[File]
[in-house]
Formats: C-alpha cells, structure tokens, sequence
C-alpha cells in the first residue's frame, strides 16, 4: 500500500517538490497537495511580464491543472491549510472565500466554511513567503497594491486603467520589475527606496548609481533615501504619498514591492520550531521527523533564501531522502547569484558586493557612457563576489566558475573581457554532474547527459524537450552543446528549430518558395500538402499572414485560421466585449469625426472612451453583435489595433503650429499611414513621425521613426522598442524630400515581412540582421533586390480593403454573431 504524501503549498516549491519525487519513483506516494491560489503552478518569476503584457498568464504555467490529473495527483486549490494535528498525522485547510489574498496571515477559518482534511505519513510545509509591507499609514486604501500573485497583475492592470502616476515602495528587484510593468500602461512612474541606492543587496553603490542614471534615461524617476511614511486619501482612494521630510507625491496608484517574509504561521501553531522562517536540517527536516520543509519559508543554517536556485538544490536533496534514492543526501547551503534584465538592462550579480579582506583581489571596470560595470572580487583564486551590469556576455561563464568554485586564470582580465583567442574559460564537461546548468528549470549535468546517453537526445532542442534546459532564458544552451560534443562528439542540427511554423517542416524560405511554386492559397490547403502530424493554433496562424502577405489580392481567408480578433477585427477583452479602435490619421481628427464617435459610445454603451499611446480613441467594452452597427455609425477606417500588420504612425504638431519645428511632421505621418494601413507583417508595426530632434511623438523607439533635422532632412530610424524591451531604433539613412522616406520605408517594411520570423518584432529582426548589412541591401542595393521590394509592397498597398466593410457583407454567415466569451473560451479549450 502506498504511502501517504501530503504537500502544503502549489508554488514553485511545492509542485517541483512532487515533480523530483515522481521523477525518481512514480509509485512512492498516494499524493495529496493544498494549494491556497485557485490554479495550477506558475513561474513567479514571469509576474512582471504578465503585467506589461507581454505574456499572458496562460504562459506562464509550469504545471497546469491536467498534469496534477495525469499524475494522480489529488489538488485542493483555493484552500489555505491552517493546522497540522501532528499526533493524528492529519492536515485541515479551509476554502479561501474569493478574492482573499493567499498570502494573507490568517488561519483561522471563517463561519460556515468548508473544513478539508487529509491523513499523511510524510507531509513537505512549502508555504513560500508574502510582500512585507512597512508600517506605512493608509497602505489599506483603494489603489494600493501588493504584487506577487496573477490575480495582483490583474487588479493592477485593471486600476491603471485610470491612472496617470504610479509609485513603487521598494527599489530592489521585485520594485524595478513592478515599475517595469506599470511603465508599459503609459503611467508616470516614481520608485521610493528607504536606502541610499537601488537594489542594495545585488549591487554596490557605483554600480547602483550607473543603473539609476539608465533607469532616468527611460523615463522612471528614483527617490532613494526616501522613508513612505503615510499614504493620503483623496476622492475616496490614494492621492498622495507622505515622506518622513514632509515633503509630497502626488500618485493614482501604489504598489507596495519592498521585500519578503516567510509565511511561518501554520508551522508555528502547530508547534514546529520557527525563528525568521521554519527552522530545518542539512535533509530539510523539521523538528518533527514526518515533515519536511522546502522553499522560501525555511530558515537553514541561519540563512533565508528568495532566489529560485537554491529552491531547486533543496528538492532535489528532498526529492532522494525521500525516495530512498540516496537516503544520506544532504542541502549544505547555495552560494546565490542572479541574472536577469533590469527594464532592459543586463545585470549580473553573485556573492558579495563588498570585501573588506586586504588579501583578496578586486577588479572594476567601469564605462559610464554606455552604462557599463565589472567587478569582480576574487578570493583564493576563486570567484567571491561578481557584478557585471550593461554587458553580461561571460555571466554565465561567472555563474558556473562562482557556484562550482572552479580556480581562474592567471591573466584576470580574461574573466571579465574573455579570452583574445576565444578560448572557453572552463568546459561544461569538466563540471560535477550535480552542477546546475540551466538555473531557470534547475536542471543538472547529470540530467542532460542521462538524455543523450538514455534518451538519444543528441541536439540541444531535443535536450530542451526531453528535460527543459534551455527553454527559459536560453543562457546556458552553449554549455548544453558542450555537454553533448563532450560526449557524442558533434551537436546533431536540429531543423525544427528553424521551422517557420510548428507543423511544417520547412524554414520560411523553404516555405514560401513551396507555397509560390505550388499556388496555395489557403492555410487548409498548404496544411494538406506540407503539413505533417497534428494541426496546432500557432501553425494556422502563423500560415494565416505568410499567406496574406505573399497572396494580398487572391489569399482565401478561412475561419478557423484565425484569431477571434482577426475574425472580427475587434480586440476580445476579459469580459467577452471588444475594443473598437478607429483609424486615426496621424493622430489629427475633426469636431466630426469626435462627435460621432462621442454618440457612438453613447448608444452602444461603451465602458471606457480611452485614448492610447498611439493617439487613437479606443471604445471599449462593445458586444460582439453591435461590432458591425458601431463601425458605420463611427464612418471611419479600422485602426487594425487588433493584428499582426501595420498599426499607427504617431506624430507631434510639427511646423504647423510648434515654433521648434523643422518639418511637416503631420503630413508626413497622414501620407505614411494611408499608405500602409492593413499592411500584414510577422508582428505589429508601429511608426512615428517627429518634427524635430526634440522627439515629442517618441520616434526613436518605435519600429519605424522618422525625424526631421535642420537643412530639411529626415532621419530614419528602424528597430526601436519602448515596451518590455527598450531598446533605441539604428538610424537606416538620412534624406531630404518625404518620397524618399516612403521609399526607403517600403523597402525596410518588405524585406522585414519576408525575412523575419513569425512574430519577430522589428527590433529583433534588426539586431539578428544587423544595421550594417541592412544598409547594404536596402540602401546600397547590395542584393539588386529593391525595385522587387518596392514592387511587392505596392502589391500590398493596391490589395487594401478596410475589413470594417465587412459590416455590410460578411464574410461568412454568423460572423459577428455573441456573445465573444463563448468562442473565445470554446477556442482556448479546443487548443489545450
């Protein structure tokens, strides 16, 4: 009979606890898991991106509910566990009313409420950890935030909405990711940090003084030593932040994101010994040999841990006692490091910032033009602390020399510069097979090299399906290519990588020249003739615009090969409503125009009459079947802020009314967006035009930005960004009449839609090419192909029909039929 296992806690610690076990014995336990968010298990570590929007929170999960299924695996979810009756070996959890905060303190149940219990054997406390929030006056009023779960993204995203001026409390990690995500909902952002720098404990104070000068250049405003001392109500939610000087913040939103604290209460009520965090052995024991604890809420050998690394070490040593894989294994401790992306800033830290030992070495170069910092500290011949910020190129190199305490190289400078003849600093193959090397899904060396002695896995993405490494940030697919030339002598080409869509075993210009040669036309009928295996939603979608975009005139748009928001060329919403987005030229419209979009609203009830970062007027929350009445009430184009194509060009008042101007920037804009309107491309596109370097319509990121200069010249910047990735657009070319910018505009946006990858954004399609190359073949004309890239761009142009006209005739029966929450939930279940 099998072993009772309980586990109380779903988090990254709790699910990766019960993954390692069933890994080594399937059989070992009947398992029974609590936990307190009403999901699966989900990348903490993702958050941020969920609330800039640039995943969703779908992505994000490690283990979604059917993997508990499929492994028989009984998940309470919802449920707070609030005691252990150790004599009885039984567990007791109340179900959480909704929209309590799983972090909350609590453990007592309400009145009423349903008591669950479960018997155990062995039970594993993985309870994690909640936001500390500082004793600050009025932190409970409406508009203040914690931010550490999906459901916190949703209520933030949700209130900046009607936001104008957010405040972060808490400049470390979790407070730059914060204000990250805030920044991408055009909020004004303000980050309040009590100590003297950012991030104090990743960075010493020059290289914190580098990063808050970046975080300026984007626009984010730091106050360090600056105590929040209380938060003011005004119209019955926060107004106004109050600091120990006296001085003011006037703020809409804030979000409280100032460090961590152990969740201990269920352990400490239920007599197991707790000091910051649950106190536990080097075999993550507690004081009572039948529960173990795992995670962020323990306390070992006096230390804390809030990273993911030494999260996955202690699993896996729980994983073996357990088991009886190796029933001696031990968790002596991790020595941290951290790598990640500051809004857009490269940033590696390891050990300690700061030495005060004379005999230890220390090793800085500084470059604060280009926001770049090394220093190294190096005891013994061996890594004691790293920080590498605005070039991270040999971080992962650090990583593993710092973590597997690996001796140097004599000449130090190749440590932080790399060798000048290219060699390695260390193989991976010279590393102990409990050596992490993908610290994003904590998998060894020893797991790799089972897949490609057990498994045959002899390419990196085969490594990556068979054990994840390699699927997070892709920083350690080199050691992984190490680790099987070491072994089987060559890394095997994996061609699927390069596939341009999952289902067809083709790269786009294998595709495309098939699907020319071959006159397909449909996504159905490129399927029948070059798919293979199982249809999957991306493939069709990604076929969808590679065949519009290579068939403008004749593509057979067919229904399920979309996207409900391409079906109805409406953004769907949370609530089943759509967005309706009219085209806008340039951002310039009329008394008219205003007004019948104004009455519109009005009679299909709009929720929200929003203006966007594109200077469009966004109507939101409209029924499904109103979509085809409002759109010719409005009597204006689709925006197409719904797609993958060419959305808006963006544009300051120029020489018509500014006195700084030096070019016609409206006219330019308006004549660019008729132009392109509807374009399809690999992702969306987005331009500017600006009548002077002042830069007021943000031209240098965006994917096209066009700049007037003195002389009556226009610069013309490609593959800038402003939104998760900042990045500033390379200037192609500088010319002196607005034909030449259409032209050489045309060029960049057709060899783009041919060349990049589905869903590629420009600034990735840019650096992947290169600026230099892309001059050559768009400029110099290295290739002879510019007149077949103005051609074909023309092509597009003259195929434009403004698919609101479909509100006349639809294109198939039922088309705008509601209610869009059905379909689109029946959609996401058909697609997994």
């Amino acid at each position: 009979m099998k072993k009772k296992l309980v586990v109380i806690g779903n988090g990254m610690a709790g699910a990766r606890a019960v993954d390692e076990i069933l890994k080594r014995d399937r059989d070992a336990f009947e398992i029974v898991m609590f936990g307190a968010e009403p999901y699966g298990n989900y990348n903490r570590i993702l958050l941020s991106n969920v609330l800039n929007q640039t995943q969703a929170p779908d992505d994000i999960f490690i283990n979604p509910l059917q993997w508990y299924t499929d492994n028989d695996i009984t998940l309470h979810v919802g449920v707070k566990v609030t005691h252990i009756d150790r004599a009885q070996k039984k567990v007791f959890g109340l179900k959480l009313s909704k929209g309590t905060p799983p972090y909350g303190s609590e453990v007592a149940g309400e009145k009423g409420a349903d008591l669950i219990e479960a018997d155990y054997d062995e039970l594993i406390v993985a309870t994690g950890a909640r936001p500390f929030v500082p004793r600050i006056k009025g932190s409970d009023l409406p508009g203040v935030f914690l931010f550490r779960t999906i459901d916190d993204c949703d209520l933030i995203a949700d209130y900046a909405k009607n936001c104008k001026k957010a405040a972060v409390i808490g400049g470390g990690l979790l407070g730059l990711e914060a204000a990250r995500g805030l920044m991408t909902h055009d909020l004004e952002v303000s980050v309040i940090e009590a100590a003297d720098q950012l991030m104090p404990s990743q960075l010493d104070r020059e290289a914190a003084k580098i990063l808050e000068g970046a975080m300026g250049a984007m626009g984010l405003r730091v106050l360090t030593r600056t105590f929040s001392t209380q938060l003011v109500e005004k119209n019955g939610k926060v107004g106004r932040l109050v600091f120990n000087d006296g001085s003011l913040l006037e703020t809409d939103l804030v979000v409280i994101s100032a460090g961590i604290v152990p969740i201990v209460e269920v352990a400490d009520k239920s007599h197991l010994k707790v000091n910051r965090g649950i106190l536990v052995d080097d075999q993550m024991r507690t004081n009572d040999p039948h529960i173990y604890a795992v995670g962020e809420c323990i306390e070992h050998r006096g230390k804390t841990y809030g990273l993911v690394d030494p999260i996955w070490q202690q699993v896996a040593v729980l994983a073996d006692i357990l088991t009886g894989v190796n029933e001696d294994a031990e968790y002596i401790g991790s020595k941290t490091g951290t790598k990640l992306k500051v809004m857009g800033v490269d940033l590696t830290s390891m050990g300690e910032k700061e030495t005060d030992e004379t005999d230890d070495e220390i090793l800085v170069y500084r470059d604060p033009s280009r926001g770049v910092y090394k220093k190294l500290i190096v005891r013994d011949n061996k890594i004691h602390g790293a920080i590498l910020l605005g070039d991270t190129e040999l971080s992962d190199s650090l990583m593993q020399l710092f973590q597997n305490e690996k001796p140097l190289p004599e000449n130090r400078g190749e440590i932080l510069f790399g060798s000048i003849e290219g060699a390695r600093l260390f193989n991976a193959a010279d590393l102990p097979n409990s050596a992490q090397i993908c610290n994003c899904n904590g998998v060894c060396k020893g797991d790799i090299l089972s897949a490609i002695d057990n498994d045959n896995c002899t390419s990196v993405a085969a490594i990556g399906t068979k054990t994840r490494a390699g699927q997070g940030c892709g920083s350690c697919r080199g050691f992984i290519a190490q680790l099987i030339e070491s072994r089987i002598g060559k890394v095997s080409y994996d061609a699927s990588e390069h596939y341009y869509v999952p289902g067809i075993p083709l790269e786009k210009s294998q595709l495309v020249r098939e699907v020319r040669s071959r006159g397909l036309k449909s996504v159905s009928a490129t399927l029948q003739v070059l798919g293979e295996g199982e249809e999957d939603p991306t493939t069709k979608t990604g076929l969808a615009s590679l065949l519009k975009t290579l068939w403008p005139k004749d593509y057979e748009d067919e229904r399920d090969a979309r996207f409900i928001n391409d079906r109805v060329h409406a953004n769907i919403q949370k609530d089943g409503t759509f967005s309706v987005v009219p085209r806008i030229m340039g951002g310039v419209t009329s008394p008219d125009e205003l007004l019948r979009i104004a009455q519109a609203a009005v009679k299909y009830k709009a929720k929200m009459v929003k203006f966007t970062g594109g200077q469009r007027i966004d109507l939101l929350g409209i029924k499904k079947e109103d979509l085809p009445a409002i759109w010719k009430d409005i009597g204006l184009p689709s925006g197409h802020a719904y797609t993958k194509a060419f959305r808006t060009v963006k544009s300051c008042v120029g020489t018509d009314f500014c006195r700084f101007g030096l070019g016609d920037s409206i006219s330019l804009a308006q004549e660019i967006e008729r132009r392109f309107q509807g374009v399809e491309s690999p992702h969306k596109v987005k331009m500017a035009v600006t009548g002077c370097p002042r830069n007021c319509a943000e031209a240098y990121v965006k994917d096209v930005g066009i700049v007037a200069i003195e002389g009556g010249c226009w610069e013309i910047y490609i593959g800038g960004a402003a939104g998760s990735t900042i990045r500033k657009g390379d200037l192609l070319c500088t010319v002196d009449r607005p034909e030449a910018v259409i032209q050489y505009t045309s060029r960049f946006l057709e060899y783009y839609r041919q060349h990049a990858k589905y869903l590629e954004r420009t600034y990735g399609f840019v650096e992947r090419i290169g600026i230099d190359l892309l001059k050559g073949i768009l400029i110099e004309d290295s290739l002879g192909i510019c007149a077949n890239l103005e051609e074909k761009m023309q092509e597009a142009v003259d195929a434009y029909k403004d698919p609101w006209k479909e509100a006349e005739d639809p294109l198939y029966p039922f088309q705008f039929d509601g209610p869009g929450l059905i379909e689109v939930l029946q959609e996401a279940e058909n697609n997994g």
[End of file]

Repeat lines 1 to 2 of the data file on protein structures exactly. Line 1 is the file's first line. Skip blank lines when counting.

[in-house]
Formats: C-alpha cells, structure tokens, sequence